When Whitman ran an ad in September featuring Clinton criticizing Brown for raising taxes in the 1992 presidential debates, strategists saw the potential damage that could ensue.
“The question was, 'do we do something in response?'” Glazer said. They chose to run the “Pinocchio” spot.
“There was a little bit of fear about ‘are we being too demeaning, are we going over he top’?” said Joe Trippi, Brown's strategist and media consultant. “We don’t ever want to go out and say your opponent’s a liar but we felt the foundation had been established.”
That reluctance to run ads continued throughout the campaign, even until late in the campaign, at the end of October, with the famous “Echo” spot. It was the segment in which Whitman echoed Schwarzenegger’s lines almost entirely word for word, and it was one that the Republican panelists agreed was extremely effective. But the Brown team held it.
“We had real discipline about the spots we wanted to get out,” Trippi said. “No matter how badly we wanted to, we waited and waited until we had gotten the case we wanted to make but we were two weeks away and we were like, ‘if we don’t put it up now it’s not going’.”
Brulte, former Senate and Assembly Republican leader, said Whitman’s aggressiveness undermined her credibility as a fresh new face. By Labor Day, Brulte joked, “Jerry Brown was the fresh new face.”
An issue of who do you trust
Trippi compared Meg Whitman to a complete stranger walking into the room and accusing someone in it of being a crook. The immediate reaction is “who are you?”
“This campaign in the end was about trust,” he said. “Who are you going to trust to fix this mess?”
Roger Salazar, a panelist representing the California Working Families independent expenditure campaign, said independent women were a worry for the strategists. Testing messages that Whitman was a bad businesswoman didn’t work. But “one thing that did work is that you couldn’t trust her,” he said.
Brown had the advantage of experience, a factor that mattered more and more as the race progressed. Brown had other advantages. One was that he lacked a primary opponent. He also entered the governor’s race late in the game – in March of last year. Another advantage was that he didn’t need a policy platform like Whitman did.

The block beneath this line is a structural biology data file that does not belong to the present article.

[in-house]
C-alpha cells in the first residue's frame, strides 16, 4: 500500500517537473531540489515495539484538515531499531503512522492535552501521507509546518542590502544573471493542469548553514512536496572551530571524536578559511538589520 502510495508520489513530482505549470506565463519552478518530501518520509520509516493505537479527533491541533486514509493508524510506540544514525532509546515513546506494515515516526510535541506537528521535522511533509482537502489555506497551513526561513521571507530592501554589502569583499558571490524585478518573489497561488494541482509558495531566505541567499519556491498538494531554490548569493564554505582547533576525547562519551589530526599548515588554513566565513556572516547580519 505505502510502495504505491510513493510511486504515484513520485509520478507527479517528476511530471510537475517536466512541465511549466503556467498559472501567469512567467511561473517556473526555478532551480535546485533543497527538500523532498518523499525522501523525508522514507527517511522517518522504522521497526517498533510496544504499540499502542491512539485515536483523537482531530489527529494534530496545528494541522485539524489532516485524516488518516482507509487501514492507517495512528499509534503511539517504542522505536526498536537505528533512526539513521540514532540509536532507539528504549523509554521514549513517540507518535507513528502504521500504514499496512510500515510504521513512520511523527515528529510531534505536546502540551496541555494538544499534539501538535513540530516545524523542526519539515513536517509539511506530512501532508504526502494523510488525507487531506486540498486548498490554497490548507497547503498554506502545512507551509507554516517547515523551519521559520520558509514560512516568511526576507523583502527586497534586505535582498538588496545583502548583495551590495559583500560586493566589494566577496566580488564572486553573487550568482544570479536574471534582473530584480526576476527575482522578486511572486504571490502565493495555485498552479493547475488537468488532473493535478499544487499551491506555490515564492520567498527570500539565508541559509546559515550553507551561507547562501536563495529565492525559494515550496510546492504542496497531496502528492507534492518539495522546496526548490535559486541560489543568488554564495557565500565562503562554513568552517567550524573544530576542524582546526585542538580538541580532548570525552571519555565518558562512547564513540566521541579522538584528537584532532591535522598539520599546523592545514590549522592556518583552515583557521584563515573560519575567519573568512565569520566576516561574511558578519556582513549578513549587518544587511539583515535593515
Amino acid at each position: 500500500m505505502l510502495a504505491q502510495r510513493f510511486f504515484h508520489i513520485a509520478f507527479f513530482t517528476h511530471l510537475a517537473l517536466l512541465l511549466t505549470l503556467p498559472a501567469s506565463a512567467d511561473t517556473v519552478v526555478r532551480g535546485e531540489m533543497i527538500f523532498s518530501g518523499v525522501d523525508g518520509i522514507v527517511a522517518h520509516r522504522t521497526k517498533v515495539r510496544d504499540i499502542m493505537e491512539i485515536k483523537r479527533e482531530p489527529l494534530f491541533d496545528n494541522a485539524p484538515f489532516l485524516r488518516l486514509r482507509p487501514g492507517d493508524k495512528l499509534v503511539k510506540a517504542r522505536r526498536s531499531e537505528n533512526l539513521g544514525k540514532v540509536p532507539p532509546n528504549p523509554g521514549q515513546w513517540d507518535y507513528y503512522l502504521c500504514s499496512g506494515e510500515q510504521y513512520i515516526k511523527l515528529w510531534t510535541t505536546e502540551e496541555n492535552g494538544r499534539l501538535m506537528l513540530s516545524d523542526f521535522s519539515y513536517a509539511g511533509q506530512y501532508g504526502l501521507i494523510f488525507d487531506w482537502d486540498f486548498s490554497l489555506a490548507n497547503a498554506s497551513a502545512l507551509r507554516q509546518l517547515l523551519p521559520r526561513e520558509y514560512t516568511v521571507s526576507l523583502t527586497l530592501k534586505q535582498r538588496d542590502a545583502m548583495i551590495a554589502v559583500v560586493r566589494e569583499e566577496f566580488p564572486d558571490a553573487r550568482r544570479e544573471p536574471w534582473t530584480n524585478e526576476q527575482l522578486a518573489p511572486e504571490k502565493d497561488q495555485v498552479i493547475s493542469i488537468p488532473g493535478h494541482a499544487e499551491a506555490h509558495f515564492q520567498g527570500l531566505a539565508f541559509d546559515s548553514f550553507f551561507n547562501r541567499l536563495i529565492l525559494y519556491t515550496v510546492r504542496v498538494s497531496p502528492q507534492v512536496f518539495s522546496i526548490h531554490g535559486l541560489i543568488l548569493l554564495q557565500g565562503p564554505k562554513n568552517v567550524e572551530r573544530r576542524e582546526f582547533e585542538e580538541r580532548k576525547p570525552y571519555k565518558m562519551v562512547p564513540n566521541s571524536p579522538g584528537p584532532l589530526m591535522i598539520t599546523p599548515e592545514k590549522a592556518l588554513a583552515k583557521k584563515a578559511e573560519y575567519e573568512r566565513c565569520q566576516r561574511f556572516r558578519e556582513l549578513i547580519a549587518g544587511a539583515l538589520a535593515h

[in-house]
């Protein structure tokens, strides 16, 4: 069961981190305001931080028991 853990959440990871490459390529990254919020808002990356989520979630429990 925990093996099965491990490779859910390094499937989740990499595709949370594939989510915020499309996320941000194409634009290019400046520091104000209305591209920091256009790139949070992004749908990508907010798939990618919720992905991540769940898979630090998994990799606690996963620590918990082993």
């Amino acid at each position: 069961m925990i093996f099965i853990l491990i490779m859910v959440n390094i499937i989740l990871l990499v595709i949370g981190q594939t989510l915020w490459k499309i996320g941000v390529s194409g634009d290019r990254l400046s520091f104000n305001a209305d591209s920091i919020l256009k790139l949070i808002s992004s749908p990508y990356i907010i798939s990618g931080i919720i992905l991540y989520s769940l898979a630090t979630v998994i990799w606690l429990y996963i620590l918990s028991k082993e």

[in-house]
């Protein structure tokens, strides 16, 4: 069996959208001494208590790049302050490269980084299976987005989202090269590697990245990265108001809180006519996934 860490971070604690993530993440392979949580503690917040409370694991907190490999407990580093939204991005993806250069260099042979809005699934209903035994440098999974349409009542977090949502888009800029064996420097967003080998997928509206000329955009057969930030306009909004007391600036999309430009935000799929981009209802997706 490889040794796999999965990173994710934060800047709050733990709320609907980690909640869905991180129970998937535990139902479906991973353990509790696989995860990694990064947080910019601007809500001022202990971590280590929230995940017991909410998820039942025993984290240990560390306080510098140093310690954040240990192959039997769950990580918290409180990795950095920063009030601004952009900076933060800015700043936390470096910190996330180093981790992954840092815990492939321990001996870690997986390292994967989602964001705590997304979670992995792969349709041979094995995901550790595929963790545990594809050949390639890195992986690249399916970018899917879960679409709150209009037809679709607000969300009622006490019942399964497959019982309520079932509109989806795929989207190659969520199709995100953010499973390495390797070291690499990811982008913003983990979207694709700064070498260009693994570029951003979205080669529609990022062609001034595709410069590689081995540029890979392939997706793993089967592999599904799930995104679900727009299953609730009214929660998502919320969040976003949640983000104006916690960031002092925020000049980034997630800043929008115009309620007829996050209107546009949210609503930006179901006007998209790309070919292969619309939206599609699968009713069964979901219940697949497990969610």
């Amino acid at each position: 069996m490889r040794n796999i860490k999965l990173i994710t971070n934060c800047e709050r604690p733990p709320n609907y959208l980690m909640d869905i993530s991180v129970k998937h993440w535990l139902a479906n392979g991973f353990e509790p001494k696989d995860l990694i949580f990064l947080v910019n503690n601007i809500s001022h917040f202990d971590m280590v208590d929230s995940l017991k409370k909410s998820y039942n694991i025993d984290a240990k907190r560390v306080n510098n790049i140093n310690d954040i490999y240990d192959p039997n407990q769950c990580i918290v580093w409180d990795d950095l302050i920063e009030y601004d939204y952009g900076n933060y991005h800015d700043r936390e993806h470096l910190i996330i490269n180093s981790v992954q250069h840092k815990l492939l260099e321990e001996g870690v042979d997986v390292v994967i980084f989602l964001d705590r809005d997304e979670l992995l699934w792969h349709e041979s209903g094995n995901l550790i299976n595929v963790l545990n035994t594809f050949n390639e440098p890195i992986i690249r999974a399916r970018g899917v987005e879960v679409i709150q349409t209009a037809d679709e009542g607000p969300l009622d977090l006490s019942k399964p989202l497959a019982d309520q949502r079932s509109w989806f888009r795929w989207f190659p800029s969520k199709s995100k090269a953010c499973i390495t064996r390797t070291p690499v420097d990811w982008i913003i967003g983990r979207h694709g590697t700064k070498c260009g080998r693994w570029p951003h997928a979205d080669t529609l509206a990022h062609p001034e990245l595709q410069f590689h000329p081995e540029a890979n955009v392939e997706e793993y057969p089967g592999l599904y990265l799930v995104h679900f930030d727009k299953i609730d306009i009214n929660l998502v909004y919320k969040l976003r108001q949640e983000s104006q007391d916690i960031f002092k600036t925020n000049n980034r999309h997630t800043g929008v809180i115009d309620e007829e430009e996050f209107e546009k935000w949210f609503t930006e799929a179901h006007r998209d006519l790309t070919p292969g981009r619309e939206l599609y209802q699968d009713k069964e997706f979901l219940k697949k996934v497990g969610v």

“The purpose of a detailed plan is to show that you had thought through something. I don’t think Jerry had to do that,” Naylor said.
In Whitman's campaign book, "... she laid out much more," Sundheim said. "She got constantly hammered. He had the benefit of not saying anything."
“If there ever was a status quo guy to can, this would have been the year to do it,” Trippi said. But Jerry wasn’t that status quo dealmaker or insider, he added. “Even for those that wanted an outsider, Jerry was an acceptable insider.”
The bluntness with which Brown spoke his opinion – which came into the limelight during when a voice recording brought into question whether he had called Whitman a “whore” – paled in comparison to the public scandal around Nicky Diaz Santillan, the housekeeper that Whitman employed for nine years and then laid off when she allegedly learned of her undocumented status.
The Brown campaign did a poll to track the effect of the “whore” incident, and found that it had no effect, said Brown spokesman Sterling Clifford. It meant a lot to admit mistakes, he said.
“We apologized that night for the salty language,” Clifford said. “We didn’t play a lot of games about it.”
“All she had to do is say ‘I screwed up’ once," Trippi said.
Naylor said for him "the campaign was over on June 7, with the immigration thing." He agreed with Sundheim's statement that the "Republican brand is death," and said the party needs to figure out how to draw Hispanic voters.
Is there a political future for Meg Whitman?
Naylor didn’t think so – at least not anytime soon.
“I think it would take a long time to overcome the damage that was done in this campaign,” he said.